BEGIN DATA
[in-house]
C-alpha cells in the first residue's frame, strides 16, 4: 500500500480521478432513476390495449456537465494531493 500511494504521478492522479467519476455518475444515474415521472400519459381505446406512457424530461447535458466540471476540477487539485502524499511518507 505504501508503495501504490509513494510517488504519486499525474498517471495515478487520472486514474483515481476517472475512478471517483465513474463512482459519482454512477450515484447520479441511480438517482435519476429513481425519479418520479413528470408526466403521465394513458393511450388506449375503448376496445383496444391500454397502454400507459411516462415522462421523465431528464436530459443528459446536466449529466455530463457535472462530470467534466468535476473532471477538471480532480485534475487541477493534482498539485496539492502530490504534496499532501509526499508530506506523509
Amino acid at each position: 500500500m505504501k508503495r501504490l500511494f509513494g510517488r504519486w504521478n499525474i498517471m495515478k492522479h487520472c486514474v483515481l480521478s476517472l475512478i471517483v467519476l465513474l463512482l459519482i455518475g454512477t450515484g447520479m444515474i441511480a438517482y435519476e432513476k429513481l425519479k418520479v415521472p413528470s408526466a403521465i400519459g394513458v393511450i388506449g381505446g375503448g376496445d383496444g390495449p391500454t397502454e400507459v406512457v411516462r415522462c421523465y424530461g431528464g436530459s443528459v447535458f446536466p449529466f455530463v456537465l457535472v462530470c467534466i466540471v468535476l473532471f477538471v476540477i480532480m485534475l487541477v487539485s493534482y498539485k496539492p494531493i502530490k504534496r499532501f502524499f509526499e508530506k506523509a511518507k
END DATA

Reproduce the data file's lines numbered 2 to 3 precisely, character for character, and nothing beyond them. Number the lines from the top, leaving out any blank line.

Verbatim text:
C-alpha cells in the first residue's frame, strides 16, 4: 500500500480521478432513476390495449456537465494531493 500511494504521478492522479467519476455518475444515474415521472400519459381505446406512457424530461447535458466540471476540477487539485502524499511518507 505504501508503495501504490509513494510517488504519486499525474498517471495515478487520472486514474483515481476517472475512478471517483465513474463512482459519482454512477450515484447520479441511480438517482435519476429513481425519479418520479413528470408526466403521465394513458393511450388506449375503448376496445383496444391500454397502454400507459411516462415522462421523465431528464436530459443528459446536466449529466455530463457535472462530470467534466468535476473532471477538471480532480485534475487541477493534482498539485496539492502530490504534496499532501509526499508530506506523509
Amino acid at each position: 500500500m505504501k508503495r501504490l500511494f509513494g510517488r504519486w504521478n499525474i498517471m495515478k492522479h487520472c486514474v483515481l480521478s476517472l475512478i471517483v467519476l465513474l463512482l459519482i455518475g454512477t450515484g447520479m444515474i441511480a438517482y435519476e432513476k429513481l425519479k418520479v415521472p413528470s408526466a403521465i400519459g394513458v393511450i388506449g381505446g375503448g376496445d383496444g390495449p391500454t397502454e400507459v406512457v411516462r415522462c421523465y424530461g431528464g436530459s443528459v447535458f446536466p449529466f455530463v456537465l457535472v462530470c467534466i466540471v468535476l473532471f477538471v476540477i480532480m485534475l487541477v487539485s493534482y498539485k496539492p494531493i502530490k504534496r499532501f502524499f509526499e508530506k506523509a511518507k